Then, there is a much deeper way to appreciate these Three Treasures. Perhaps if we appreciate them deeply enough, we will realize what it means to take refuge in the Buddha, the Dharma, and the Sangha; to vow to save all sentient beings, to put an end to desires, to master the dharmas, and to accomplish the Way. Perhaps we will understand what it means to be one with this unwavering lineage of ancestors who have handed down this dharma from generation to generation, without holding anything back. They gave their lives to it; not three months, six months, a year, five or ten years, but their whole lives. They turned themselves inside out. They renounced everything else to make the Way clear. Why? So we can have it, here and now, served to us on a platter. It is ours for the taking. All we have to do is reach out.
What does it mean to reach out? It means to have exhaustively asked the questions: What is Buddha? What is Dharma? What is Sangha? What does it mean to take refuge? What does it mean to vow? What does it mean to be one with? What does it mean to commit? What does it mean to have a relationship with a teacher? The answers are all available. Nothing is hidden.
We can find it in books. We can find it in the sutras. We can find it by asking. And, most important, we can find it simply by looking into ourselves. Why do we practice? What is it that we seek? What is it that we want? What is it that we are prepared to do to get what we want? Are we willing to practice the edge, take a risk, unreservedly throw ourselves into practice? Or are we just being opportunistic and calculating, ready only to skim a little cream off the top to take care of the immediate problems, but not ready to go to the depths?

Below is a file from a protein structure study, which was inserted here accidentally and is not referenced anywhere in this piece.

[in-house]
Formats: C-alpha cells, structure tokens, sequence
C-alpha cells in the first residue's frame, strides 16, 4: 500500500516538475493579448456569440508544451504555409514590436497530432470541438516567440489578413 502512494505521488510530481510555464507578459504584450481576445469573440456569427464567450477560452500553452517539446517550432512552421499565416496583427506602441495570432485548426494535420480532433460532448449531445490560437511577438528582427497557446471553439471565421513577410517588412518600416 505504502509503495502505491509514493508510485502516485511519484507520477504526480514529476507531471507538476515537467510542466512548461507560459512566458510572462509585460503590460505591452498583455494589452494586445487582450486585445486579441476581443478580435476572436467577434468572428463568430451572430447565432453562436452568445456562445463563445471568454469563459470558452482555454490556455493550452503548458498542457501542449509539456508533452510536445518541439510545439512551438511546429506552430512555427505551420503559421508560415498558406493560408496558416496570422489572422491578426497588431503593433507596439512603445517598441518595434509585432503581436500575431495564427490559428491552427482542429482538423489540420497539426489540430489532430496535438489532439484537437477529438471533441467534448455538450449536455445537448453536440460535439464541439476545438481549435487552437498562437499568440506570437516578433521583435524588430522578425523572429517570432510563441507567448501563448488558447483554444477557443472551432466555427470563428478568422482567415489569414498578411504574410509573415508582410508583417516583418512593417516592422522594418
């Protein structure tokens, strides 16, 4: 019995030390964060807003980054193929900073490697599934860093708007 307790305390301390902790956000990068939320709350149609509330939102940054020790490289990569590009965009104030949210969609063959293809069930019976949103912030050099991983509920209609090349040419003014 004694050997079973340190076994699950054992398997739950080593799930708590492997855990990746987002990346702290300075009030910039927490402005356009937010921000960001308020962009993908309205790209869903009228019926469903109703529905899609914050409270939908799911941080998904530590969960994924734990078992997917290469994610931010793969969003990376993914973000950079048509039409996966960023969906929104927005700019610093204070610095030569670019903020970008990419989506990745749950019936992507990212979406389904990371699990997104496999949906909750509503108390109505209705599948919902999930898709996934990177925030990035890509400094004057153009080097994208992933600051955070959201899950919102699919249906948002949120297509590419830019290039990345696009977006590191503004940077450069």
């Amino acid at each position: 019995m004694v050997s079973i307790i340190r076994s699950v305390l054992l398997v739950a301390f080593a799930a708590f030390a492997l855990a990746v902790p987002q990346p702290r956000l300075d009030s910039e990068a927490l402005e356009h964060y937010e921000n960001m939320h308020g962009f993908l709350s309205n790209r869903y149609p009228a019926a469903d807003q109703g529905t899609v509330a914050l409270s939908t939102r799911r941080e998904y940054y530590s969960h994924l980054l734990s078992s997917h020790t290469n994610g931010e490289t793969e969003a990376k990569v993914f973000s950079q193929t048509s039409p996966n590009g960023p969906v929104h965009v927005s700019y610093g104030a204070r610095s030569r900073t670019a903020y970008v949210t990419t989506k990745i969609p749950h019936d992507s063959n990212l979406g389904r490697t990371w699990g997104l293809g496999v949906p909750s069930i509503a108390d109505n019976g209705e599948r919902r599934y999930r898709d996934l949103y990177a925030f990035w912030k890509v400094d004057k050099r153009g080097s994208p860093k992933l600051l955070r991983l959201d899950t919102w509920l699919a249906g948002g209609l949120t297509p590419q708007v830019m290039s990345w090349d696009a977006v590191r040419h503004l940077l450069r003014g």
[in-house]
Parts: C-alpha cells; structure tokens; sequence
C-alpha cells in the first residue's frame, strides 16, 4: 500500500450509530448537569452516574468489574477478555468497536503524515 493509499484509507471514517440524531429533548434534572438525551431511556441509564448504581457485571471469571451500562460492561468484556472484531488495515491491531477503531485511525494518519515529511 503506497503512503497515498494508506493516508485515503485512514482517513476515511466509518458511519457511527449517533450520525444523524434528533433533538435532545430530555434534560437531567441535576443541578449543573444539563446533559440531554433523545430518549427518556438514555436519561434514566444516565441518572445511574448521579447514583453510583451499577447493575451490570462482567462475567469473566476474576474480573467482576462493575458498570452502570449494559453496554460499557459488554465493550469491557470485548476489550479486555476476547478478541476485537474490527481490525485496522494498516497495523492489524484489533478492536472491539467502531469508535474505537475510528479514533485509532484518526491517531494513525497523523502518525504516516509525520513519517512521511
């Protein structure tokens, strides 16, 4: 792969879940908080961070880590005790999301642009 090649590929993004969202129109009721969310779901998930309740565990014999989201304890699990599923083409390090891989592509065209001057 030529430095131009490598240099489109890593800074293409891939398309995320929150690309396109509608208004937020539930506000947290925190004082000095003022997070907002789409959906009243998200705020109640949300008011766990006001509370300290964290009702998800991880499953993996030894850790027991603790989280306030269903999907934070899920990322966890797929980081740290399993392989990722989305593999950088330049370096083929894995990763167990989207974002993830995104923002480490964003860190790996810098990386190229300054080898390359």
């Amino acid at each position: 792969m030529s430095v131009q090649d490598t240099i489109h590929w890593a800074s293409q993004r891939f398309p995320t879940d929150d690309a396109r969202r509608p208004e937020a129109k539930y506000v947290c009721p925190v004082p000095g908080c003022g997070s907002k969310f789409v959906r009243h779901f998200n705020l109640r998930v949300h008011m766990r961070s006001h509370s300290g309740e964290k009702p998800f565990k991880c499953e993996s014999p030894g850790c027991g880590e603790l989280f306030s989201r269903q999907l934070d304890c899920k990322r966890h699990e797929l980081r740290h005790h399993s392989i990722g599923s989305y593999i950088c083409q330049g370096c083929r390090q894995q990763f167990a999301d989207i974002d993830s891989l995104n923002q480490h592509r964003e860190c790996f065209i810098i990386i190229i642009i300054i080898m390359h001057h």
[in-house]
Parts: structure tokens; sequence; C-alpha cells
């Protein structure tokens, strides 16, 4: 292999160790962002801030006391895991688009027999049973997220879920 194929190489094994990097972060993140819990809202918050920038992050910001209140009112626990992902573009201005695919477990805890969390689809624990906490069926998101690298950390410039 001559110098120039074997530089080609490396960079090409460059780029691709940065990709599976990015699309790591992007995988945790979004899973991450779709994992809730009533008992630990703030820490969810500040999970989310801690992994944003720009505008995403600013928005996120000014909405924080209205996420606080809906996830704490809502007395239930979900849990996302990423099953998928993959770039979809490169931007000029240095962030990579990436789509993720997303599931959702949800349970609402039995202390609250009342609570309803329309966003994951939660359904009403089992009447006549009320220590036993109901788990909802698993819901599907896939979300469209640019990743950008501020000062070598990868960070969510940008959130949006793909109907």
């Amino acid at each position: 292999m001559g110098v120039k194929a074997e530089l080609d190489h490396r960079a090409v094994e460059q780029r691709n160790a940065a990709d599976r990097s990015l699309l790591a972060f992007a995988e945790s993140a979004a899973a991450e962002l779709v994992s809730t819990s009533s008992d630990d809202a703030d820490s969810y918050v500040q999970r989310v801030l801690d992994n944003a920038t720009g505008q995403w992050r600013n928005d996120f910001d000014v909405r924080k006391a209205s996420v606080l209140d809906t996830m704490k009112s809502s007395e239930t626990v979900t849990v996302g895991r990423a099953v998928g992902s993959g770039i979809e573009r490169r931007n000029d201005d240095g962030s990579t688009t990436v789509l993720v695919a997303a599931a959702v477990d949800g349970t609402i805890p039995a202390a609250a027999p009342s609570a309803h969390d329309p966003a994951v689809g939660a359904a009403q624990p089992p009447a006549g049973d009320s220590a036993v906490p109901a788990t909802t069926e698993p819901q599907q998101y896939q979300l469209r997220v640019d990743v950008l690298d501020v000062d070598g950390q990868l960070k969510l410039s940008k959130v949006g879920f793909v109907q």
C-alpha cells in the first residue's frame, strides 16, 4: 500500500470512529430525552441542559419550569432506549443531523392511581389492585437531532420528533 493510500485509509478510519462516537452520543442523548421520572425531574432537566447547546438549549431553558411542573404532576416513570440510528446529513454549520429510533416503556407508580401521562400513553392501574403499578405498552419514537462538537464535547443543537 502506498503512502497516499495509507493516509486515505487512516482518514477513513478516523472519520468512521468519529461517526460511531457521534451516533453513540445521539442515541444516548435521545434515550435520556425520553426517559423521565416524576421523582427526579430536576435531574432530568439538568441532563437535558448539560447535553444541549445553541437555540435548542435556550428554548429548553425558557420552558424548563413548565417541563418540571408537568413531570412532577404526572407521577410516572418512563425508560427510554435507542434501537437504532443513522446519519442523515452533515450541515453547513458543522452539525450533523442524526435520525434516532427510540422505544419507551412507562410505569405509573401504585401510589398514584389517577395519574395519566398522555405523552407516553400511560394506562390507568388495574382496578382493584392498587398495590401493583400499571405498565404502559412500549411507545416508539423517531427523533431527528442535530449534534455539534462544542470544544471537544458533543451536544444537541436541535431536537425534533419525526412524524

The Three Treasures can be seen in many different ways. One way of understanding them is as the unified Three Treasures. The Buddha Treasure, from the perspective of the unified Three Treasures, is anuttara-samyaksambodhi, perfect enlightenment. No one is without it. It does not increase one bit in buddhas, nor is it reduced one bit in “ordinary” beings. It is our fundamental nature, the fundamental nature of each and every one of us. It is the essential reality of this great earth and of the universe. It is vast. It is empty. It is without self-nature. The virtues of the dharma of wisdom and liberation emerge from anuttara-samyaksambodhi. It is from here that we realize the three bodies of the Buddha—Dharmakaya, Sambhogakaya, and Nirmanakaya.
From the perspective of the unified Three Treasures, the Dharma Treasure is undefiled purity. There is neither a speck of defilement nor a single particle of ego in the Dharma Treasure. The Dharma reaches everywhere. There is nothing outside it. Where could the defilement possibly come from? Dharma embraces everything. It is for that reason it is pure and undefiled.